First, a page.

This week alone, I have spend two evenings assisting two of my children with their technology, one with an Adware problem on her Mac, and the other whose Hotmail account seemed to have been hijacked, resulting in her being unable to log into it to change her password (and saw her account being used to spam other people)!
This has made me wonder ...
... how does the average family manage to survive in this technology era and deal with tech-problems and questions like those I see in my family!
In our household, I am (not surprisingly) the in-house, unpaid, 'tech support' person that everyone relies on (and is completely dependent on) for any technology-related issues.
I have lost track of how many devices we have in this home, and a not insignificant part of my week is spend looking after it all.
Regularly I hear someone screeching "Something's wrong with the WiFi, with a definite tone that really says "Mum - fix the WiFi" (as if I have done something to make it not work).
But what would happen in this household if I was not around? Where would my family members go for the variety of technology questions and issues needing resolution nearly daily? My son with his melt-downs at homework time due technology glitches, my daughters with urgent problems like those mentioned above. What do other families do?
These days, our households are like small businesses, with the amount of technology they house and need to support - modem, router, a home WiFi network (and perhaps LAN for wired internet) desktop/s, laptops, iPhone and other smartphones, iPads and tablets, Windows, Macs, SmartTVs, Apple TVs, TIVOs, Chromecast, Playstation, etc etc etc.
Just like in a business, these devices need regular maintenance and support, and backups of important data stored on devices must be done to avoid loss of valuable digital data (for example, precious family photos and kids assignments, projects and study notes).
A business would usually have some sort of IT support - either in-house IT staff, or outsourced to a service provider - to look after its myriad of technology devices.
Who manages all of this technology in your household?
In many families I know that it left to the younger members of the household to become the 'IT Support' person for the family. Often this is a primary school aged child.
I worry that, in many households, this means that the child is virtually the 'keeper of the keys' for the home's technology and the online world to which it connects.
This can be especially prevalent in households where technology has 'appeared' in the house due to school requirements - where parents don't necessarily even use the technology that the kids use, so are not familiar with it (or perhaps are not really familiar with any form of technology).
If you find yourself needing help with your home technology - if you need someone to be your 'in-home IT support' person - don't forget that iTandCoffee in Camberwell is here to help. Just call 1300 885 420.
I have lost count of the number of clients that I have seen recently who are in an iCloud tangle because they are ‘sharing’ an iCloud account with another person (and sometimes with more than one person).
They end up deleting each other's Contacts and Calendar events, perhaps getting each other’s messages and photos, and often have run out of space in iCloud. Unless you really do want to share your calendar, contacts, notes, reminders, photos, messages, etc with someone else, do not use the same Apple ID for iCloud as any other person because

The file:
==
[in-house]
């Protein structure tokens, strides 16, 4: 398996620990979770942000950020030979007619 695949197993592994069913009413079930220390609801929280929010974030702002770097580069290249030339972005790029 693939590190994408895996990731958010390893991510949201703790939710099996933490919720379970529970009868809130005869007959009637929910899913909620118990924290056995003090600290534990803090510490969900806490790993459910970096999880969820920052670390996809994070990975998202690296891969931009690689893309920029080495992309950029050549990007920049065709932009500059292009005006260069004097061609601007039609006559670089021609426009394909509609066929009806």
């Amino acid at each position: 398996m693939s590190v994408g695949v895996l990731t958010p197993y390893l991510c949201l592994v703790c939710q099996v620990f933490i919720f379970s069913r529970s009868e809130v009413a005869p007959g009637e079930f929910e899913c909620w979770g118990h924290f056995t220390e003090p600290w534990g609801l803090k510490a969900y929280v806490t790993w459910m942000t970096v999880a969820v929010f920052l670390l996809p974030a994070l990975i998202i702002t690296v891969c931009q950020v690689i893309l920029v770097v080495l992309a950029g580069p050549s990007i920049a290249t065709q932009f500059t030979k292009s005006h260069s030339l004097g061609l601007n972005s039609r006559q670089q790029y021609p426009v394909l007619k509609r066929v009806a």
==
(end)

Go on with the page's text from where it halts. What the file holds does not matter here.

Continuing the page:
iCloud accounts are not meant to be shared!
It is OK to have an iTunes and App Store account (Apple ID) that you share with others in your family - this will save you having to purchase music, movies, books, apps, etc multiple times. But iCloud is different. You should have your very own Apple ID for iCloud - which can be an email address that belongs to you (and is not used for iCloud by anyone else), or can be a free Apple iCloud email address that you can easily set up.
iCloud accounts are designed to be associated with one person - to allow that person to sync their important data (contacts, calendar entries, notes, reminders, photos) between their devices and, if desired, to back up each Apple mobile device belonging to that person.
I like to picture an Apple shaped cloud floating above me wherever it go. This cloud is labelled with my email address to identify it as mine and mine alone. My husband Jim and son Jacob have their own iCloud clouds, since I don't want their data to be mixed up with mine.
When I do things on one device - for example, add a calendar event or contact, or take a photo - that 'thing' will appear magically on my other devices (but not on their devices).
Not only that, my iCloud cloud will hold on to this information - so if a major act of God leaves me with no iPad, iPhone or computer, my information is still safely floating up there in my cloud - waiting for me to get a new device. The minute I tell that new device about my 'cloud', all of the important information that is sync'd to my iCloud will downloaded onto my new device. And because I also back up my iPad and iPhone to my iCloud, I will can restore all my photos, messages and app data to the new device - ready to pick up where I left off.
Just be careful when you try to unravel any existing iCloud tangle, as you may end up unintentionally removing your own important information from your iPhone or iPad.
iTandCoffee can help sort out any iCloud mess in your family. Just call 1300 885 420.
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